British and Irish Stained Glass (1811–1918)

British And Irish Stained Glass (1811–1918)

A revival of the art and craft of stained glass window manufacture took place in early 19th century Britain, beginning with an armorial window created by Thomas Willement in 1811-12. The revival led to stained glass windows becoming such a common and popular form of coloured pictorial representation that many thousands of people, most of whom would never commission or purchase a painting, contributed to the commission and purchase of stained glass windows for their parish church.

Within 50 years of the beginnings of commercial manufacture in the 1830s, British stained glass grew into an enormous and specialised industry, with important centres in Newcastle upon Tyne, Birmingham, Whitechapel in London, Edinburgh, Glasgow, Liverpool, Norwich and Dublin. The industry also flourished in the United States, Canada, Australia and New Zealand. By 1900 British windows had been installed in Copenhagen, Venice, Athens, Bangalore, Nagasaki, Manila and Wellington. After the Great War from 1914 to 1918, stained glass design was to change radically.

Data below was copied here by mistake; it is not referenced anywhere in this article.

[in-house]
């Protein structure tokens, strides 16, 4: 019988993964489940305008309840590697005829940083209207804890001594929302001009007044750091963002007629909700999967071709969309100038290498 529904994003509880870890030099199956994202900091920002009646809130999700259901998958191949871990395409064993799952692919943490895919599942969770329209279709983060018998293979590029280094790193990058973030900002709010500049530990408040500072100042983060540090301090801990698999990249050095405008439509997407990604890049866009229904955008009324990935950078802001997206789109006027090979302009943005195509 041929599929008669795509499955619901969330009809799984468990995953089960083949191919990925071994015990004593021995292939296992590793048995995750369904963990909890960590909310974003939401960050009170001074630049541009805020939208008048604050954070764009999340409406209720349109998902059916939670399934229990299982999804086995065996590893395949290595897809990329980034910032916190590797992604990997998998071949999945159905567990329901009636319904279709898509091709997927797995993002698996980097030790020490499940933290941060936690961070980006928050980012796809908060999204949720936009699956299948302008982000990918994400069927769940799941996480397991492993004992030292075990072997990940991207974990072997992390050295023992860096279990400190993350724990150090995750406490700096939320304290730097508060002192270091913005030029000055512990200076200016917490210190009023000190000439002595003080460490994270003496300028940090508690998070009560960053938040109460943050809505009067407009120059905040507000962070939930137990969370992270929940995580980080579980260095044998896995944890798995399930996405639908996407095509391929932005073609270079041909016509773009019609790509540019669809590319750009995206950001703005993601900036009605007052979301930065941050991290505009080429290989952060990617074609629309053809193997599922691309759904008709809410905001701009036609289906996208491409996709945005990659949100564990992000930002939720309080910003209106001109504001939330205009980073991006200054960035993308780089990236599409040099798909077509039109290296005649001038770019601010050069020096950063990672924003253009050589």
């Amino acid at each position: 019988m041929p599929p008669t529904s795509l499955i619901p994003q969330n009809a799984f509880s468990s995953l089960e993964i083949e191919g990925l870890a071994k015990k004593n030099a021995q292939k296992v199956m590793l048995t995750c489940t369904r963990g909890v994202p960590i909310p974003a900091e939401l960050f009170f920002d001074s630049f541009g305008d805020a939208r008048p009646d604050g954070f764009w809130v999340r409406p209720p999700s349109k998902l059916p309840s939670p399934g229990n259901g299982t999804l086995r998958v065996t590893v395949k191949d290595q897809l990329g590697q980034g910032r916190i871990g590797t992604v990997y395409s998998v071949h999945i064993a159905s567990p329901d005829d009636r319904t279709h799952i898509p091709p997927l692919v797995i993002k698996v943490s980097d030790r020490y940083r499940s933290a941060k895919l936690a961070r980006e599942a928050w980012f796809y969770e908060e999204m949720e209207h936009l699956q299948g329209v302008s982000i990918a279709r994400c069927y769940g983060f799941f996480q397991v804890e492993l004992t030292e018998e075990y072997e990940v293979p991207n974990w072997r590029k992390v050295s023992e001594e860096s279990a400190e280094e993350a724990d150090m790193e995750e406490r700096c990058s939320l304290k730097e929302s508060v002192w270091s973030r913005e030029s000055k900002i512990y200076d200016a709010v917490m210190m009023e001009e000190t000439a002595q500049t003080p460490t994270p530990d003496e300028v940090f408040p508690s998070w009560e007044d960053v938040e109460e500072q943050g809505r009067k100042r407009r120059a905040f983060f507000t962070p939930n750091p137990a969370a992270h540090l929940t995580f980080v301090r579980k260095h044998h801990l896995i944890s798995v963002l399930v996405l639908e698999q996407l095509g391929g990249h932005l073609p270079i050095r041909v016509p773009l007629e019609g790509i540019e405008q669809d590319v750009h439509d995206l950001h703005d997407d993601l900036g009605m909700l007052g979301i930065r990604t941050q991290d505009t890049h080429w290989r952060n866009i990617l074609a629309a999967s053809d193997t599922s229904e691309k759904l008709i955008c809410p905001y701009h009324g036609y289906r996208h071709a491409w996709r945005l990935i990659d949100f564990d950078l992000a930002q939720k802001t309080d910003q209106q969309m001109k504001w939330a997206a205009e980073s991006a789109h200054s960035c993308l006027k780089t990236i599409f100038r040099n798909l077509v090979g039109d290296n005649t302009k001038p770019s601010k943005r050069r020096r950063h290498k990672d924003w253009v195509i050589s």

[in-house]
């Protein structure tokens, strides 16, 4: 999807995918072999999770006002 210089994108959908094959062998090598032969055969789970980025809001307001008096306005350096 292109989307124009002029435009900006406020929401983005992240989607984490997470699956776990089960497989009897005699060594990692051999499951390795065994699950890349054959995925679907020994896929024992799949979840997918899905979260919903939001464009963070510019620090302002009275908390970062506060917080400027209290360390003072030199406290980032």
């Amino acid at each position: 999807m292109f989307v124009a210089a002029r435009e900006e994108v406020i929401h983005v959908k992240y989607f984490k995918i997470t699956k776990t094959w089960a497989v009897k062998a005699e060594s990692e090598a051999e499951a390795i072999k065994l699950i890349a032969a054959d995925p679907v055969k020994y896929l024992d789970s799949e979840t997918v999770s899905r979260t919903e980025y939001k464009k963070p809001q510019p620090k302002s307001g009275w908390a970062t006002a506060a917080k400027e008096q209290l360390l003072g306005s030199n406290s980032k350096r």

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Read more about British And Irish Stained Glass (1811–1918):  Background, Stylistic Developments in 19th Century Stained-glass Windows, Common Types of 19th Century Windows Based On Content., Glossary of Terms Used Above

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British And Irish Stained Glass (1811–1918) - Glossary of Terms Used Above
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